15:28 local time - 22.11.2015
The German press reports on Russia's long-term plans to help rebuild Syria after the end of the war there, including renewed contracts for investment projects and a roadmap for a political resolution.
Russia has a long-term plan to rebuild Syria after the terrorists there are defeated, which requires the involvement of other regional powers to ensure that the threat of terrorism is extinguished, Deutsche Wirtschafts Nachrichten [DWN] reported on Saturday.
"Russian President Vladimir Putin is pursuing a long-term strategy in the Middle East, according to which Syria's traditional allies play an important role," wrote DWN.
"With new alliances with Iraq and Iran, Russia wants to break the dominance of Saudi Arabia, which through OPEC and its missionary Wahhabism plays a destructive role both economically and socially, in the Russian view."
The newspaper referred to an interview Russian Deputy Prime Minister Dmitry Rogozin gave the news channel Rossiya 24, in which the minister said that the rebuilding of Syria's economy will begin as soon as the Syrian army, with the assistance of the Russian air force, has liberated large tracts of land from the terrorists.
"We are not, like the US in Yugoslavia in 1999, using old ammunition. They cleaned out their arsenal – just bombed civilian buildings. We can't allow ourselves to do something like that," said Rogozin, explaining that Russia is using precise weaponry carried by Su-24, Su25, and Su-34 attack aircraft, in order to expressly target Islamic State terrorists rather than civilians and civilian buildings.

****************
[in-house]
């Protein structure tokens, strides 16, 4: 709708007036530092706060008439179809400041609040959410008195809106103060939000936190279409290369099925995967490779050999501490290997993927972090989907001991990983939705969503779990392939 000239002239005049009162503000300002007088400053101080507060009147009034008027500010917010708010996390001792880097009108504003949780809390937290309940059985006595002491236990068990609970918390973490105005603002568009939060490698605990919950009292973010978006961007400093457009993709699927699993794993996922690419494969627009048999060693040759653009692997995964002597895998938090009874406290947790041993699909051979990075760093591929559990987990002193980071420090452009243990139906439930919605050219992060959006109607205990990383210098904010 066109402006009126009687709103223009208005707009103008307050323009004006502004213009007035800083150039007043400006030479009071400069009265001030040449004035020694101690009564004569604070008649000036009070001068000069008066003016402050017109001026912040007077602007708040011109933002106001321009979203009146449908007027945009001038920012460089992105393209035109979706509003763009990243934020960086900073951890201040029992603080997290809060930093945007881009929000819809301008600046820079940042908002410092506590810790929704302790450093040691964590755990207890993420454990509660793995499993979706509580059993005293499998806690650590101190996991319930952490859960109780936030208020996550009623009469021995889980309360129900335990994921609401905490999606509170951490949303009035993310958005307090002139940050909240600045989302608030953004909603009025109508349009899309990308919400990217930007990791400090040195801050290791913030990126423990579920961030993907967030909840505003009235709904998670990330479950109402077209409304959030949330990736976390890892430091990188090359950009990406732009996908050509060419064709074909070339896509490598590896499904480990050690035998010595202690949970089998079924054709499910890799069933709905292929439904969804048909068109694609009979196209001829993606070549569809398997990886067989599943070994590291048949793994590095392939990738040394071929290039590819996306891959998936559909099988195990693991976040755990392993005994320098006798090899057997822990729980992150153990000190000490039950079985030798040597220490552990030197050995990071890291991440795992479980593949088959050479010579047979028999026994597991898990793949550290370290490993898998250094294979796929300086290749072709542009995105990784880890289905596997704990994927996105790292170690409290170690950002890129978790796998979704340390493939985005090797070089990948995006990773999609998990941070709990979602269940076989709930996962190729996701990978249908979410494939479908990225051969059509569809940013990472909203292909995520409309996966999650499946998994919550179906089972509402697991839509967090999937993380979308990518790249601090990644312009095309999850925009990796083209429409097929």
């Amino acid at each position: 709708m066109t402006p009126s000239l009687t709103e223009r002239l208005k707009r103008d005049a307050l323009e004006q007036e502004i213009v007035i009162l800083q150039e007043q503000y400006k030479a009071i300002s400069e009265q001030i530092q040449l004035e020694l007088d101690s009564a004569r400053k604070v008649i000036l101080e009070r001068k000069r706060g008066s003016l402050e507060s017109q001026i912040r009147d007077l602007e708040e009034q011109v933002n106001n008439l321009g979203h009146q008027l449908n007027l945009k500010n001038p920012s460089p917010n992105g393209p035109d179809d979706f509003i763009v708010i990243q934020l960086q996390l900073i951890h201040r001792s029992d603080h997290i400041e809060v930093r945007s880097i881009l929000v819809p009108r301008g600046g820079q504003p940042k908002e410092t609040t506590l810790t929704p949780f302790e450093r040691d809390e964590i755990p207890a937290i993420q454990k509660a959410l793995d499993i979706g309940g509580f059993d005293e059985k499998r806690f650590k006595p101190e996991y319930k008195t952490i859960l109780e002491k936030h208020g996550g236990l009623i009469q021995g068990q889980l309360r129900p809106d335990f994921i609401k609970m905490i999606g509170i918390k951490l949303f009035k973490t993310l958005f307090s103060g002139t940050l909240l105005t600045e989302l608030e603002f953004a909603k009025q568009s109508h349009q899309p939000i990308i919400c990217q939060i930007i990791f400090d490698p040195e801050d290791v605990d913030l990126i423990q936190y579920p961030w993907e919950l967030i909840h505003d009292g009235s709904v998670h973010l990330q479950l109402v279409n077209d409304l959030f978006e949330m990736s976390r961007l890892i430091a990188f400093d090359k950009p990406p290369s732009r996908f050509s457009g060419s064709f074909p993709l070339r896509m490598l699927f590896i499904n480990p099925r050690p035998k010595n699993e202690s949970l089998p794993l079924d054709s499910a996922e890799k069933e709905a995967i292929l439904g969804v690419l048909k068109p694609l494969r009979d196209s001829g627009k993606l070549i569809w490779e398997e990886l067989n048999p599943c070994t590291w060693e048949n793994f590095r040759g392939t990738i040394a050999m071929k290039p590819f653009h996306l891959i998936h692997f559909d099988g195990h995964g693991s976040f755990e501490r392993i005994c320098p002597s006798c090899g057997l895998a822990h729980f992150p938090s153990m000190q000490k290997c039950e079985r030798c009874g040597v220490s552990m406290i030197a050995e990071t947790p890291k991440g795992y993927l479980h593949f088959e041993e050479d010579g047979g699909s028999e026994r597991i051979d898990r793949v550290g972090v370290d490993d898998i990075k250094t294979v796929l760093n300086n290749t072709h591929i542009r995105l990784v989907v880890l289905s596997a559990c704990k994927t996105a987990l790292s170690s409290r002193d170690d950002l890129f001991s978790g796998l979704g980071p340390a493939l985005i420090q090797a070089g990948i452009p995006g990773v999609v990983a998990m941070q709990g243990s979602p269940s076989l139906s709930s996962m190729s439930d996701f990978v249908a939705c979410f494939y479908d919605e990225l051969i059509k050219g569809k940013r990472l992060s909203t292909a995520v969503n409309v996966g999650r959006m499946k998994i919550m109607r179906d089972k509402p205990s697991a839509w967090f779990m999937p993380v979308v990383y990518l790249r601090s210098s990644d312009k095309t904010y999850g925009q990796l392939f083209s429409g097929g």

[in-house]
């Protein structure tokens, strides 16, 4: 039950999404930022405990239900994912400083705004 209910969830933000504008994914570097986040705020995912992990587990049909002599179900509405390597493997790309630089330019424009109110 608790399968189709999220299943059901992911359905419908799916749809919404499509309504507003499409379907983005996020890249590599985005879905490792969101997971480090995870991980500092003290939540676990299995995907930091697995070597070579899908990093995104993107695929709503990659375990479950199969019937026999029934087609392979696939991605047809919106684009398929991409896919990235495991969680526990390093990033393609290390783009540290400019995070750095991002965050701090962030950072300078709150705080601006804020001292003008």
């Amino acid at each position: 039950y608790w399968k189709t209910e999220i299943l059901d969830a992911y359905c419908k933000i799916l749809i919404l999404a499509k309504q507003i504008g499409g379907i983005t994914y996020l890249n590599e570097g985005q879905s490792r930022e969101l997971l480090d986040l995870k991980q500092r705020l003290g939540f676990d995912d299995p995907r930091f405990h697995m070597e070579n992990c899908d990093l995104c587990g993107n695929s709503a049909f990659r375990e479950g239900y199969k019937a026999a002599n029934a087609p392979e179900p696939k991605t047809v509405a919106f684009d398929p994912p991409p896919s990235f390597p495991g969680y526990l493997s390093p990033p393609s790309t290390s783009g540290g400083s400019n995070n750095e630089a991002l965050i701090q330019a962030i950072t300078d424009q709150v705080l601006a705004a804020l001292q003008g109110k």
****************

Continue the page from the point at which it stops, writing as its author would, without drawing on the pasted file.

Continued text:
'Russia is preparing for the rebuilding of the Syrian economy' — the article published by DWN on Saturday.
DWN also detailed some of Russia's strong economic links with Syria in the fields of oil and gas production, quoting Gissa Guchetl, the executive director of the Russian Union of Gas and Oil Industrialists, who told RIA Novosti in July that Russian oil and gas companies will seek to revive existing contracts worth $1.6 billion with Syria once the situation in the country becomes stable.
In addition, Russia is the only partner to have presented a comprehensive roadmap for reform after the end of the war, reported DWN. The plan, which was presented in Vienna earlier this month, envisages an 18-month period encompassing constitutional reforms and presidential elections, which President Assad may take part in.
"However, Russia refuses to support an external overthrow of Assad, which the US-led alliance still defines as an aim," the newspaper reported from Vienna, where world and regional powers with an interest in regulating the Syrian crisis began talks on October 30 to find a resolution to the conflict.